The Statue of Unity in Gujarat and Soho House in Mumbai were featured in Time magazine’s second annual list of the world’s greatest places this year. The list is a compilation of 100 new and “newly noteworthy destinations to experience right now”.

The Statue of Unity, a tribute to the country’s first home minister Sardar Vallabhbhai Patel, is the tallest statue in the world, standing at a height of 182 metres. It was built at a cost of around Rs 3,000 crore and has surpassed China’s Spring Temple Buddha, which is 128 metres tall.

“It towers over the Sardar Sarovar Dam in the western Indian state of Gujarat, offering visitors the chance to see views of nearby mountain ranges from its chest,” the description of the structure in the magazine’s list said. It also added that Patel was “claimed as an icon of right-wing Hindu nationalists” and that it was a “monument to the country’s political divisions, as well as to Patel”.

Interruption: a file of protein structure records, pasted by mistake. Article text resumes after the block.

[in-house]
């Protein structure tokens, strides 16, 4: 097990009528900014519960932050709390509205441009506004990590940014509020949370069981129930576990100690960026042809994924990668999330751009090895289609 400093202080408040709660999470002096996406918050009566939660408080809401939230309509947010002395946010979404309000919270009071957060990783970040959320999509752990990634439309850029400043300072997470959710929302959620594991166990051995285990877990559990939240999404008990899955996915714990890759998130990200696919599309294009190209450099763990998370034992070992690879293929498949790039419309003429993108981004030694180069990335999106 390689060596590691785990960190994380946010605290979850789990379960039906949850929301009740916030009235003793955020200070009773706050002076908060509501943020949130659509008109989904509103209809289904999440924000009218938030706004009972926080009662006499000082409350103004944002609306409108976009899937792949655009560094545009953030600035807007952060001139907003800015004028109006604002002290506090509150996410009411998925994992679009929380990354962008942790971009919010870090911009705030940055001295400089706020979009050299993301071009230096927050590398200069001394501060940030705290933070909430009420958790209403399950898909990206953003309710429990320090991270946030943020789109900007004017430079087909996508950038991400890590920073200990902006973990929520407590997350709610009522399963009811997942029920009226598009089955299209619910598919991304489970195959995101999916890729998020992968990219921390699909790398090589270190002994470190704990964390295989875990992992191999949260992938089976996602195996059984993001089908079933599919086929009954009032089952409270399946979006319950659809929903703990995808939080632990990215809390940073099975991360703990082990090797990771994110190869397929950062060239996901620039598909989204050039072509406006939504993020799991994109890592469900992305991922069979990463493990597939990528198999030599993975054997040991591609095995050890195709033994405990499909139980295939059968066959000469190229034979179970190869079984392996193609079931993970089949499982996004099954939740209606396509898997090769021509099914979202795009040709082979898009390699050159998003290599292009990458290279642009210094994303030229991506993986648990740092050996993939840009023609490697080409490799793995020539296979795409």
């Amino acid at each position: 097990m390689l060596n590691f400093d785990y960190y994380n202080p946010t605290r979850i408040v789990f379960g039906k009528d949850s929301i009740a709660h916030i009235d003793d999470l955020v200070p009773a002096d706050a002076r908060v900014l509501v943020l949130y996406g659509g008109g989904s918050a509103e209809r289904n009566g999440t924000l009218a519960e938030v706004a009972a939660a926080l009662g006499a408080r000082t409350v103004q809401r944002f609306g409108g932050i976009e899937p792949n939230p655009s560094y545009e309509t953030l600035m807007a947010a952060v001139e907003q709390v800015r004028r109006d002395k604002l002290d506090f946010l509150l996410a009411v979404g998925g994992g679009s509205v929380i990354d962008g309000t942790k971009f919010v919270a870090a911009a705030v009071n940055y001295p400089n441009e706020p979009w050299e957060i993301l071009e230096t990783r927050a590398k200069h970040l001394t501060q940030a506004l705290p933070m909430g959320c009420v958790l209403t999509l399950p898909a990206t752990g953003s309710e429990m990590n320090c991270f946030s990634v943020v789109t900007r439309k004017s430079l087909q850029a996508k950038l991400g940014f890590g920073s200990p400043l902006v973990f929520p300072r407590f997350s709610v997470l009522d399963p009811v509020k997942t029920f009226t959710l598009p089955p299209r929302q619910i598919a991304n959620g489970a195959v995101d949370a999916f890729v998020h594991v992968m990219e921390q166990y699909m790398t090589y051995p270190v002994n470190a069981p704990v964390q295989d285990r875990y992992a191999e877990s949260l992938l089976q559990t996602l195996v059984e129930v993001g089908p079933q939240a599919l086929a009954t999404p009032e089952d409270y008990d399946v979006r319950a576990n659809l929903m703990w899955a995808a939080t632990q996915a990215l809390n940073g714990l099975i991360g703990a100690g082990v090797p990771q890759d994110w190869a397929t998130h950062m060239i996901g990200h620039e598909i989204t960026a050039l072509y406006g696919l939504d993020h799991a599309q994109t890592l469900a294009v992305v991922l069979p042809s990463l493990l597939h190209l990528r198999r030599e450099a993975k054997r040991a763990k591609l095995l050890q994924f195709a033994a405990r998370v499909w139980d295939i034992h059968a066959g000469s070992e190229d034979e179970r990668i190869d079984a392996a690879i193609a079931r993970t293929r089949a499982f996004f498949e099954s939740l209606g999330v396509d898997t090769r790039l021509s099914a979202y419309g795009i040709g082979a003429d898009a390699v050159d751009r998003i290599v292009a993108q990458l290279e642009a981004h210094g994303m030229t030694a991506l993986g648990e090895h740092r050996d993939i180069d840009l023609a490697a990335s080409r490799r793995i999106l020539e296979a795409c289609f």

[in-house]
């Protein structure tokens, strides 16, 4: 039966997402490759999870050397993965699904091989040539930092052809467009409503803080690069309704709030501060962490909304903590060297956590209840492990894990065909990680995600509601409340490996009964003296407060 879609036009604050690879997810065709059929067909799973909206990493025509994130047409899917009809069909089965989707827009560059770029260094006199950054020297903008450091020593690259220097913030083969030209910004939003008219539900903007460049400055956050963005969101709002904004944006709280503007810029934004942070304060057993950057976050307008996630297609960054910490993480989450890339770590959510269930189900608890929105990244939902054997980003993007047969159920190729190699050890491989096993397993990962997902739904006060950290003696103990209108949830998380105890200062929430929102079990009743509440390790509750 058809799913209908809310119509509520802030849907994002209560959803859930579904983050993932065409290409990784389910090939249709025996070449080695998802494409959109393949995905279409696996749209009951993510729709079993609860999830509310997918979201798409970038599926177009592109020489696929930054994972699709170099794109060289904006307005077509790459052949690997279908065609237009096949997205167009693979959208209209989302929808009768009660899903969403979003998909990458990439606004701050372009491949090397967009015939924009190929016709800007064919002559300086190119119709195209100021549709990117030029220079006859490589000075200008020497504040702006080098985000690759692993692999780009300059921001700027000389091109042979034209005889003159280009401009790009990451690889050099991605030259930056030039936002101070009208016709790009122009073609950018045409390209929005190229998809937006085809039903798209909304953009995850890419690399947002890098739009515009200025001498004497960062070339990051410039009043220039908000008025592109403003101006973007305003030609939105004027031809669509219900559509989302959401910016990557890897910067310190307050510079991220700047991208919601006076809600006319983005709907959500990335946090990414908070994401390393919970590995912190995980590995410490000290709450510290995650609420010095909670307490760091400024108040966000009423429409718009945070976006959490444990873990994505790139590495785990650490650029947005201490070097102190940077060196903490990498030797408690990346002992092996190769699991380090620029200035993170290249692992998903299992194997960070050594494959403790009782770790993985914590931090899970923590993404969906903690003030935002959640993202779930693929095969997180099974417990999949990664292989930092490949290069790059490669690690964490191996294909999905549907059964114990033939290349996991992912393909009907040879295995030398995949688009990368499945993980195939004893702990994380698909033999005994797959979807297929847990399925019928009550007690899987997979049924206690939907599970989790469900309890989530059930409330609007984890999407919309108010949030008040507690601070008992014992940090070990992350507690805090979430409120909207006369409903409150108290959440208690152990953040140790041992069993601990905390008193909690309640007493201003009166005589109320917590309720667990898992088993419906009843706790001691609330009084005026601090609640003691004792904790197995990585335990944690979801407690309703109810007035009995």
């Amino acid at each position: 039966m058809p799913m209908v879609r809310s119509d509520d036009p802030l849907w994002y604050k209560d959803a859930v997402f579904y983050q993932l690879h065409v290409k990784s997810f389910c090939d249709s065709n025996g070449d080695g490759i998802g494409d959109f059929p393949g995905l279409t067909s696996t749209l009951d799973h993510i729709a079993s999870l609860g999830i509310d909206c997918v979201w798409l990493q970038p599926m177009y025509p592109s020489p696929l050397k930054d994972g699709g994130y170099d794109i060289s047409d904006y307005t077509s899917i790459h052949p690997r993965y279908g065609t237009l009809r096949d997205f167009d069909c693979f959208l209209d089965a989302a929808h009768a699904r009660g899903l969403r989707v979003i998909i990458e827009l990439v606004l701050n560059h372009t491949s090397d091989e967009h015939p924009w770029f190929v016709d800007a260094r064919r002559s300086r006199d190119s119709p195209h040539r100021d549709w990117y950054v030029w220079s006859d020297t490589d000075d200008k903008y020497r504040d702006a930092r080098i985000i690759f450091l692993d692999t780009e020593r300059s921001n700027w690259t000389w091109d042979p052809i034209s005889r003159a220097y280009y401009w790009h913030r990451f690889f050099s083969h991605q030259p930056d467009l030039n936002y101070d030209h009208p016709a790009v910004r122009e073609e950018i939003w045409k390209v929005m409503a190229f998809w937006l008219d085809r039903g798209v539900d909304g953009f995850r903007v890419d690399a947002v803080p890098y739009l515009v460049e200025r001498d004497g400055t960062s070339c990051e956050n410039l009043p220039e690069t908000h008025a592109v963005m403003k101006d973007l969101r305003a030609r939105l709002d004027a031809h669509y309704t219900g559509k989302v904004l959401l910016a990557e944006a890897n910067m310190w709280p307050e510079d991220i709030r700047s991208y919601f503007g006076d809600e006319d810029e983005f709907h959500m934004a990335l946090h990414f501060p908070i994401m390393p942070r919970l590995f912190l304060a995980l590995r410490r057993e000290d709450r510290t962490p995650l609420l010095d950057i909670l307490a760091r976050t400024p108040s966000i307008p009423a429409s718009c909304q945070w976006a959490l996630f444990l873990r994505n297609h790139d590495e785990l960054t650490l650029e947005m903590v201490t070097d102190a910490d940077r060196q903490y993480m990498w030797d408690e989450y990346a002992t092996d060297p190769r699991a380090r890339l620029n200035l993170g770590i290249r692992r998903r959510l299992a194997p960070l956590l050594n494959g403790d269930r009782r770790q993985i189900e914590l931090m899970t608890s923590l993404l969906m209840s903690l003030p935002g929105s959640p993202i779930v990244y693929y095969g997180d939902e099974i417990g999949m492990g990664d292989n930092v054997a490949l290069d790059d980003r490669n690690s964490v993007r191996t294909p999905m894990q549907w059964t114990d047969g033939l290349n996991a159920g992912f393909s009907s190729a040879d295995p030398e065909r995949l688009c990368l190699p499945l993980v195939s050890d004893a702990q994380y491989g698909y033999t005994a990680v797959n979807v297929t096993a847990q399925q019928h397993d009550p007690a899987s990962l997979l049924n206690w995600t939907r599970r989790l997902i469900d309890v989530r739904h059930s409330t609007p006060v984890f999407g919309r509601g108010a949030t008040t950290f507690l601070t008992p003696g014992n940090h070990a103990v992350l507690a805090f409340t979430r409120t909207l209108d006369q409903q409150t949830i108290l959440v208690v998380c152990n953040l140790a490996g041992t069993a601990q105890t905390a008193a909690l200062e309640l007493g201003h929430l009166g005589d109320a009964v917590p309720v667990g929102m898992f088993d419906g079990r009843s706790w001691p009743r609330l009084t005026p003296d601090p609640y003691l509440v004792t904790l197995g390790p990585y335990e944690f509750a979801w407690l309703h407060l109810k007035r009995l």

Mumbai’s upscale Soho House is situated in an 11-storey building that comprises a library, a movie theatre with 34 seats and a rooftop bar and swimming pool, overlooking the Arabian Sea. “The unique feel comes in the shape of block-printed fabrics from Rajasthan; handwoven cane furniture; environmentally sustainable, sari-coated lampshades; and some 200 art pieces by mostly South Asian artists,” Time said.

Soho House in Mumbai is Asia’s first establishment of the hotel chain that exists across the United States and Europe. The magazine’s list also included Zakouma National Park in Chad, Red Sea Mountain Trail in Egypt, Newseum in Washington and The Shed in New York City, among others.

On the selection process of the “world’s greatest places”, Time said: “We evaluated each one based on key factors, including quality, originality, sustainability, innovation and influence.” It also said that it sought nominations across several categories, including parks, museums and restaurants. “How does one measure the greatness of a place – in miles covered, dollars spent, or visitors captivated?” the magazine said. “Such metrics can play a part, but also important is something that many travelers aspire to experience: the sense that one has stumbled upon the extraordinary.”

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